Evangelicals and the Bible Gone Wrong: What to Do? Bible and evangelism #2

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Many have experienced those who shuffle their Bibles as vindication of why they are right and everyone else is wrong.

These people denounce the dangers of Muslims, communists and liberals. They vehemently reject the conclusions of godless scientists who attempt to undermine the simple, literal reading of the Bible.

They are convinced that the Covid outbreak is clear evidence of the fourth seal of Revelation 6:7-8 and a government plot for us to unwittingly receive the Covid vaccine, which is actually the mark of the beast. (I knew there was something funny when the nurse asked me if I wanted my injection in my right hand or my forehead!)

These Bible fighters seem to rejoice in the war and strife in the Middle East: after all, it is a clear indication of the imminent return of Jesus: “Sorry that you are suffering from this war and the malnutrition that comes with it. , but I am ecstatic because Jesus is coming for me and not for you wretches.

Somehow these bible bakers find in their bibles that all democrats, gays and anyone they don’t like or disagree with is damnable and worthy of our disdain.

Nothing can shake such people from their convictions because “the Bible says so.”

(Somehow I feel like their Bibles are missing verses like John 13:35, the whole letter of 1st John, not to mention a million other verses).

In some local churches, the Bible is used by pastors and elders to demand worship-like absolute allegiance.

Now, I noted in my last message that I have a very high opinion of the scriptures. I believe that the Bible must be preeminent in the formation of Christian life and in the Church.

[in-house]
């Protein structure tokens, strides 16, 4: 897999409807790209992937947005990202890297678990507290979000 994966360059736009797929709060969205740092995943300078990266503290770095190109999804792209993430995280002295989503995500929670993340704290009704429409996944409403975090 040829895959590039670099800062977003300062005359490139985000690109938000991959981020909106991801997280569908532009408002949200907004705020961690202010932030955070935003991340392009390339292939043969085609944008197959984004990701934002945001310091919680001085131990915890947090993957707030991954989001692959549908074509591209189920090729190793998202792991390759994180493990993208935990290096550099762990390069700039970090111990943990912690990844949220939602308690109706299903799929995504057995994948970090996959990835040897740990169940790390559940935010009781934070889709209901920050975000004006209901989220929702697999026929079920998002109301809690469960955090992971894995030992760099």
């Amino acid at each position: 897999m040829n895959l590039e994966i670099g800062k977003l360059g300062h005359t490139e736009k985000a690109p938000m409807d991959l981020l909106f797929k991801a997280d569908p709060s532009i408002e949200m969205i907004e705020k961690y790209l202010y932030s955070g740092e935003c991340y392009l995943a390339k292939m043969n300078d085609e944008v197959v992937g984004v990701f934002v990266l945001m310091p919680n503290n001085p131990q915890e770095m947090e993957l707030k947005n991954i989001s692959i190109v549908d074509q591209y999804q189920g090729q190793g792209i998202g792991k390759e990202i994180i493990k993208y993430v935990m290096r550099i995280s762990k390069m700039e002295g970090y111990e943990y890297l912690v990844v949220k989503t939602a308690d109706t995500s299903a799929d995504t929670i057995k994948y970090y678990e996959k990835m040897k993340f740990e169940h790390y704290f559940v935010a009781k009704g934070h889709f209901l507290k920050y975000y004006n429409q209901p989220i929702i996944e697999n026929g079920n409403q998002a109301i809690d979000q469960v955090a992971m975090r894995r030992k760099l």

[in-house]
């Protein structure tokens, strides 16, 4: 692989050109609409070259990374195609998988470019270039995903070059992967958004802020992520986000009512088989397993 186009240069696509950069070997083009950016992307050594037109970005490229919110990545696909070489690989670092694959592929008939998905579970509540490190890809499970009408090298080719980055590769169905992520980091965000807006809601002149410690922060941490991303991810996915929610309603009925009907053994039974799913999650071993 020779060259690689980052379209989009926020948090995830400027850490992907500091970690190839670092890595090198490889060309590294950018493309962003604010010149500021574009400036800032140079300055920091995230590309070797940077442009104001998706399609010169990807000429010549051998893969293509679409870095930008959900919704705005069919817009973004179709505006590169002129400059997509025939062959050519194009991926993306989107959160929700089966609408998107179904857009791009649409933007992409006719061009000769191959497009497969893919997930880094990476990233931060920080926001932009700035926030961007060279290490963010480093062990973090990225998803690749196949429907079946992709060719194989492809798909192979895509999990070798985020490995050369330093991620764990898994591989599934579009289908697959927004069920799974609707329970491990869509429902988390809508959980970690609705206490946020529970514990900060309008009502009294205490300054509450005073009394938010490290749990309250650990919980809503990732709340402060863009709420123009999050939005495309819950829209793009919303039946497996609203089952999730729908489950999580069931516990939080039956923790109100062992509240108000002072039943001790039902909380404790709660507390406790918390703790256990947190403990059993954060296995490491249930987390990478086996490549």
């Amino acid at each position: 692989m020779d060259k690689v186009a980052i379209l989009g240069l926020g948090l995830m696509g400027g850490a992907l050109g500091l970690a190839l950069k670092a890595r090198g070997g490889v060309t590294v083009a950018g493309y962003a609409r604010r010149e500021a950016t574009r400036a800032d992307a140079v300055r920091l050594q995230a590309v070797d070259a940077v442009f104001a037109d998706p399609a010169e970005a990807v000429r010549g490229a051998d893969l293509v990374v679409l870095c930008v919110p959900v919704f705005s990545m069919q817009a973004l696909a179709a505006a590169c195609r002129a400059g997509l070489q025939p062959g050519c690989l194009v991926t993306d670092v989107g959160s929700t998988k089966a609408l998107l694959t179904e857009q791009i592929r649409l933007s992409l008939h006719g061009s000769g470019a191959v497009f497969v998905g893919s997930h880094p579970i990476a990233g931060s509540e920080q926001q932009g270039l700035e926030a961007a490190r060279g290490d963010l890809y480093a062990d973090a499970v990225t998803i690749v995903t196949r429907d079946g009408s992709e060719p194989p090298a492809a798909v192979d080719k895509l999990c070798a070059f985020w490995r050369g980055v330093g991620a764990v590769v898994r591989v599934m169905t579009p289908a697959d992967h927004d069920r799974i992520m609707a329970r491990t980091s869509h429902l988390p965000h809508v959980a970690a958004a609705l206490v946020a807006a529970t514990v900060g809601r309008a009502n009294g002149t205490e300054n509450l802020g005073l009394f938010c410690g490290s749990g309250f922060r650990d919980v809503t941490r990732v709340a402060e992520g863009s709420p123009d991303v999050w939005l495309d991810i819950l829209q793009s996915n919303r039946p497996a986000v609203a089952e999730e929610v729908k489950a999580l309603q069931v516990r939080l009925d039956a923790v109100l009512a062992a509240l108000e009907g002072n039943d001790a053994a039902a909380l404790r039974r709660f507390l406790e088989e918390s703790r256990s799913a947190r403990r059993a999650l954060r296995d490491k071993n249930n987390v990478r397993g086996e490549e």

But we must admit that the Bible has been weaponized by some and when it is, it can be deadly.

Sola Scriptura: The problem of the Bible alone

Biblicalism, one of the pillars of evangelicalism, grew out of the idea that the Bible is the sole authority of the Church, itself born out of the debates with Catholicism that ultimately led to the Protestant Reformation (16and century).

To oversimplify the discussion, many proponents of reform (Wycliffe, Hus, Luther, et al) have pointed out a number of evils within the Roman Catholic Church. The errors, according to them, concerned both doctrinal issues (for example, communion, the authority of the pope, salvation and purgatory) as well as practical and ethical issues (corruption in the papacy, services in Latin, sale of indulgences, accumulation of wealth, et al).

One of the responses of the Catholic Church to the proponents of reform has been to appeal to the “Tradition” of the Church. That is, although the Bible does not endorse the notion of purgatory or papal authority, Church Tradition does.

As a result, when cries of corruption and calls for reform were made, they tended to fall on deaf ears (at least for a while. Eventually many calls for reform were heard, but by the time they were, it was too late, the fracture was irreversible).

The reformers[1] countered these claims by asserting what has become known as Sola Scriptura (“the Bible alone”) that the Bible alone is our authority and that the Bible trumps “tradition” – a statement with which I basically agree.

What many fail to recognize, however, is that Sola Scriptura poses an important problem: namely, “How do we know what the Bible means?”

Any attempt to answer this question leads to another question – and it is here that many evangelicals,[2] well-intentioned or not, have been able to exploit in order to serve their own ends, namely, “who can answer the first question?” »

That is, if the first question is “how do we know what the Bible means”, the second question is, “who decides what the Bible means?”

The history of Protestantism is littered with attempts to answer these two questions.